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  • Dr. Anna, PT

Tips to Avoid Low Back Pain As You Lift


Avoid low back pain by lifting smarter, not harder as you work outside this fall.

It's snowing and cold in the Rockies! My fiancé and I spent the portion of two days gathering firewood over this past weekend, and that meant a lot of lifting! While the logs were big and often awkward to lift, I always tried my best to keep good lifting mechanics in mind.

When you lift with proper mechanics, you're using more muscles that are the big "heavy movers" and your core muscles help protect your back. When lifting in this manner, you're less reliant on your skeletal structure and postural muscles to do the work, which can often lead to a back strain or ache as a result.

So everybody's heard the advice, "Use good lifting mechanics," but what does that mean? I'm so glad you asked!

Here are a few key points to good lifting mechanics to keep in mind as you're doing your fall garden prep or getting that stack of firewood ready for the winter:

Bending at your knees ensures you're using strong muscles and helping to protect your back as you lift.

  • Bend your knees: This is more difficult than it sounds because if you're not used to lifting like this then it taxes muscles that you're not used to using. It takes practice but once you get used to bending at the knees and using your big quad and glute muscles to do the heavy lifting, you may find that you can lift more, more efficiency with less stress on your body.

  • Keep the natural curve in your low back: In other words, don't round your back. It's easier said than done I realize, but as best you can you want to keep your hips going back like you're sticking your imaginary tail out instead of curling it under you.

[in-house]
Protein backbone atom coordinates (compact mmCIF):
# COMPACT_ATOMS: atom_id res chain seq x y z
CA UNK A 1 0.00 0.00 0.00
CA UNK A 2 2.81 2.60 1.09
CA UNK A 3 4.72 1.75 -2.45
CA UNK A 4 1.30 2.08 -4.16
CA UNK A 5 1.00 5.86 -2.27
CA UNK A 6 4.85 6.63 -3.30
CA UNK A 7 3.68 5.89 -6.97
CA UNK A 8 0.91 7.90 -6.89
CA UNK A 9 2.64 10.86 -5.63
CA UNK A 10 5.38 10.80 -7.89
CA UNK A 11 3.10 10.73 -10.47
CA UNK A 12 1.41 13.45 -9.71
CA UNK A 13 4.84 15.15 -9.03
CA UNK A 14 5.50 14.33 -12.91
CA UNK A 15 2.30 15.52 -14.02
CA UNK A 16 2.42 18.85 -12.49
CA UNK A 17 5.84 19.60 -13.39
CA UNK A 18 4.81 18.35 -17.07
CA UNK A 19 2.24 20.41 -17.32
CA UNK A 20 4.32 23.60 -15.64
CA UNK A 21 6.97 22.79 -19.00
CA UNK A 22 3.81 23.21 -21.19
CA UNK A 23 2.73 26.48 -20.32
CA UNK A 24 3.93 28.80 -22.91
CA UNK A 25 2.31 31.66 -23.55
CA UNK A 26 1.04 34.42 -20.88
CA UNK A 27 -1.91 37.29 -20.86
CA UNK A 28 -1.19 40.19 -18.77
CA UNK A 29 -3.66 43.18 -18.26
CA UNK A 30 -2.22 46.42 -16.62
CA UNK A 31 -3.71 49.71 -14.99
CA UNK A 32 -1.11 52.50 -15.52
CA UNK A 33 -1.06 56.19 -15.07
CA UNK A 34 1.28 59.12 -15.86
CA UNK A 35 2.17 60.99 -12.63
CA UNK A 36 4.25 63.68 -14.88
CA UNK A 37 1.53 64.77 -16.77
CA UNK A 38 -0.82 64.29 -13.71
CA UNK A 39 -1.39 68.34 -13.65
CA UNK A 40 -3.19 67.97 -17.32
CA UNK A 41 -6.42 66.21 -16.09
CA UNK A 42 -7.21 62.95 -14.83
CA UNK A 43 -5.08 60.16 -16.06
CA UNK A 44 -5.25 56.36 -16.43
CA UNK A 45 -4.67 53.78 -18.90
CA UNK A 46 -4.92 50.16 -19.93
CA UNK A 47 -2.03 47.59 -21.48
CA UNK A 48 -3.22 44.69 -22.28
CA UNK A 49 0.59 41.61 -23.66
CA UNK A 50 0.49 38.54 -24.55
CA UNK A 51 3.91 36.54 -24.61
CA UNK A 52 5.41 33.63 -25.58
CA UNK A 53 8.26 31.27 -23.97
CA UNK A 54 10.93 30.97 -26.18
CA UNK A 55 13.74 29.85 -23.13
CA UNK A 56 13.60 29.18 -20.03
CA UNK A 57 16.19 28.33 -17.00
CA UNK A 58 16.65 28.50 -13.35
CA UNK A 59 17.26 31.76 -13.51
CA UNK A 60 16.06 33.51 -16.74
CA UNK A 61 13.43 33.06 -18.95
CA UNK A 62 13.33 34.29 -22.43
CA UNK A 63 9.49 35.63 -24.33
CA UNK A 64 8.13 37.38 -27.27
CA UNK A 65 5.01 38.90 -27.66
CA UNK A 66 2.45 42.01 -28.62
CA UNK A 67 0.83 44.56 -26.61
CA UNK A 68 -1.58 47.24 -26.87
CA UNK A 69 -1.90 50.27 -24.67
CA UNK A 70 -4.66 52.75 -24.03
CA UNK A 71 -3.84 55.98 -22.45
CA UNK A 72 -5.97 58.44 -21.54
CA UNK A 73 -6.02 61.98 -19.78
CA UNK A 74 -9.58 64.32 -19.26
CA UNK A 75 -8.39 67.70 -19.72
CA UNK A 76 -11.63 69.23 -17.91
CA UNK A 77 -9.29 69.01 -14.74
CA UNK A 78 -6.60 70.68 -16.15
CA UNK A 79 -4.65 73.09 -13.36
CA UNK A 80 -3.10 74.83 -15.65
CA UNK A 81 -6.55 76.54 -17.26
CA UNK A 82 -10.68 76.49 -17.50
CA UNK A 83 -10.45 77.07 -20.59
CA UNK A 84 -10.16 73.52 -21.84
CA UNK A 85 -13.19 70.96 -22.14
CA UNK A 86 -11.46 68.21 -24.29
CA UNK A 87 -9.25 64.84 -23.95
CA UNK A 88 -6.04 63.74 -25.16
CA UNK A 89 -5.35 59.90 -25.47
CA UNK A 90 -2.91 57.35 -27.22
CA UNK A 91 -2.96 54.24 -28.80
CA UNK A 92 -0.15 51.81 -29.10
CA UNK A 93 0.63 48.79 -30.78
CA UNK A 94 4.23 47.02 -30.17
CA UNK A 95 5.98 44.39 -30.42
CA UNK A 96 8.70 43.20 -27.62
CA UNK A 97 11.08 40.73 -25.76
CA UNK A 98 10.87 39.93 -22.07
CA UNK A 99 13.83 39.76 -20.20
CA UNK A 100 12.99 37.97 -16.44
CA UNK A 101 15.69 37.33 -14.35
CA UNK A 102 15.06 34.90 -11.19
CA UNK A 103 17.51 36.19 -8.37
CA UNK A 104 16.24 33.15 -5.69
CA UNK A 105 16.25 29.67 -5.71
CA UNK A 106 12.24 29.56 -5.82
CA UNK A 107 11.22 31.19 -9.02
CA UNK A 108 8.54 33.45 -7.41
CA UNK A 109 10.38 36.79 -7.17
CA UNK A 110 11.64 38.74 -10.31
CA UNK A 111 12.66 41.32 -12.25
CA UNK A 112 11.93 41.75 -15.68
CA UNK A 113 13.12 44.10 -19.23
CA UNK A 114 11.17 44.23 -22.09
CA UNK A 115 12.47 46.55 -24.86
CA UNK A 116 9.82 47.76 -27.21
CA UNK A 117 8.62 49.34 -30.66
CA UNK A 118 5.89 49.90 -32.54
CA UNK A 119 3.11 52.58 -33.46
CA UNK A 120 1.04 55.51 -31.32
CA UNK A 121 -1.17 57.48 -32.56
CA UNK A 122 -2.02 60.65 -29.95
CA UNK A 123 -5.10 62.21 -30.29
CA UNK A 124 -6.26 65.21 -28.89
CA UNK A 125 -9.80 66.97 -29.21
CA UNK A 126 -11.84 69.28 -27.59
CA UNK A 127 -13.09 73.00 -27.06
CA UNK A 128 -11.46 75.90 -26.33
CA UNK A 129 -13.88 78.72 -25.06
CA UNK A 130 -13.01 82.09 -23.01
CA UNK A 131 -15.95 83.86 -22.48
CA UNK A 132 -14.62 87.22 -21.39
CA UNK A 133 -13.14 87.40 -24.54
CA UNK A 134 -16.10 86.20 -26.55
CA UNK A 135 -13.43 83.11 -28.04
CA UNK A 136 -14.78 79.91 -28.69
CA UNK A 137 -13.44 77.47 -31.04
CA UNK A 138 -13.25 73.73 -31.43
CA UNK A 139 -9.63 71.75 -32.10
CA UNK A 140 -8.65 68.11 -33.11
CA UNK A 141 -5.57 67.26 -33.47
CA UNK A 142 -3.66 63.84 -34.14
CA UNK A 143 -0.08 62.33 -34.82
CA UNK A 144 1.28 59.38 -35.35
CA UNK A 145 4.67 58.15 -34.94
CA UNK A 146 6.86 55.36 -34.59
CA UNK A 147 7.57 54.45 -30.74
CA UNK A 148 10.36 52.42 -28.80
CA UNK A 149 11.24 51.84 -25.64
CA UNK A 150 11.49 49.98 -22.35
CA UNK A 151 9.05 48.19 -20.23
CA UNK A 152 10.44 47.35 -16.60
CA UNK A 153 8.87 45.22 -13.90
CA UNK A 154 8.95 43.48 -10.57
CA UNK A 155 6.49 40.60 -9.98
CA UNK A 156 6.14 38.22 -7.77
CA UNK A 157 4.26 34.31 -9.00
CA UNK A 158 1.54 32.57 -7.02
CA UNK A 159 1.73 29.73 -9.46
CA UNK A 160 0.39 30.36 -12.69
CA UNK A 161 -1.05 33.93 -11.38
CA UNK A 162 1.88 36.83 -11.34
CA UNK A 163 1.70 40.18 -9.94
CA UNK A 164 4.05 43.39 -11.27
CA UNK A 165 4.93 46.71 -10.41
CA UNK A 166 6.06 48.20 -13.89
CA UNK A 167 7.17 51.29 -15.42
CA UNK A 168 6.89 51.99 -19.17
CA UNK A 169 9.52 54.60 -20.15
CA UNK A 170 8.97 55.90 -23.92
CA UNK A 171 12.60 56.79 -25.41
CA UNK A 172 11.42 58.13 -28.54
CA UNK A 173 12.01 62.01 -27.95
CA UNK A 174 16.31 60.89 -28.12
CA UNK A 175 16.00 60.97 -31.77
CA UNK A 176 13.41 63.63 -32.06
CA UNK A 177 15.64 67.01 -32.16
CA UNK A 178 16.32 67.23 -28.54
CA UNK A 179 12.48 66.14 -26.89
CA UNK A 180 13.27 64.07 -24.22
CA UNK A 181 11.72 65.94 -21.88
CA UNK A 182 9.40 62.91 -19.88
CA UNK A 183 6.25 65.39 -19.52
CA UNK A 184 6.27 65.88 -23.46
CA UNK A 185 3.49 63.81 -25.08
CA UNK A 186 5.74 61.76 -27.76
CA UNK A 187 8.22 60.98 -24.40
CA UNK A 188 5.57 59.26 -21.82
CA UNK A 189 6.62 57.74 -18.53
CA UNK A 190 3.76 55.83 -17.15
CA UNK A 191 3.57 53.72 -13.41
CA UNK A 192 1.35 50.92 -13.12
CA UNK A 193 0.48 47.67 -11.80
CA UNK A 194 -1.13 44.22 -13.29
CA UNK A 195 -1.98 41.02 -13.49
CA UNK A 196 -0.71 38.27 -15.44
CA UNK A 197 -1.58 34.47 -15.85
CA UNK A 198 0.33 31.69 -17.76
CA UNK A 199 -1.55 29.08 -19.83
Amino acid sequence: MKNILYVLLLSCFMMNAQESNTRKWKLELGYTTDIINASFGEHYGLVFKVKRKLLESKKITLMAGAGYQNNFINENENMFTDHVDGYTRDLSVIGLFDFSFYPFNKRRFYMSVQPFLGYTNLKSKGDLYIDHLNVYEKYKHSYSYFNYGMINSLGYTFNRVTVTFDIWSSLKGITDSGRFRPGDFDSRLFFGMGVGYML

• Activate your abdominal muscles: All this takes is a gentle tuck of your belly button toward your spine. There are many layers of muscles that comprise your "core" and a tuck of the navel is a good way to start waking them up. If you're feeling ambitious and want to get even the deepest layer involved, aka your tranverse abdominus, continue activating to where you tighten your lower abdomen like you want to pull it away from your jeans zipper. You want good core muscle activation throughout your lift so that your spine has good support.

  • Exhale as you lift: You want to pay attention to your breath simply so that you don't hold it! Many people hold their breath as they lift a heavy workload and that's a great way to cause a hernia or make you light headed due to increasing pressure in your body. No bueno! My rule of thumb: inhale as your prepare, exhale as you work.

Face where you are carrying or placing your object and lower it down using your knees and keeping the correct curve of your spine, just like when you lifted.

  • Keep your toes pointed to where you are carrying your load: Last but not least, once you have lifted your bag of leaves, load of firewood or whatever else gets your attention this fall, you will have to move it somewhere. So move it smartly. Do not twist or lean, but instead move your feet. It sounds simple in concept but you'd be surprised. I often see people wanting to save a step or two by leaning and twisting to lay something down but make sure you pick your feet up and always have your toes face where you are going. If it means making that quarter turn to face the garden table or trash can, take the extra half a second and do that. Your back will thank you.



Sometimes it helps people to see an incorrect way of doing something so that they can make a comparison. Below are a couple of pictures of WHAT NOT TO DO when you are lifting so you can see the difference in lifting forms. My object was light for this demonstration. :)



I hope you get to spend time outside and revel in these last few days of October, even if that means doing a little yard clean up or winter prep chores before the weather turns. Whatever it is that gets you outside, lift smart and enjoy it!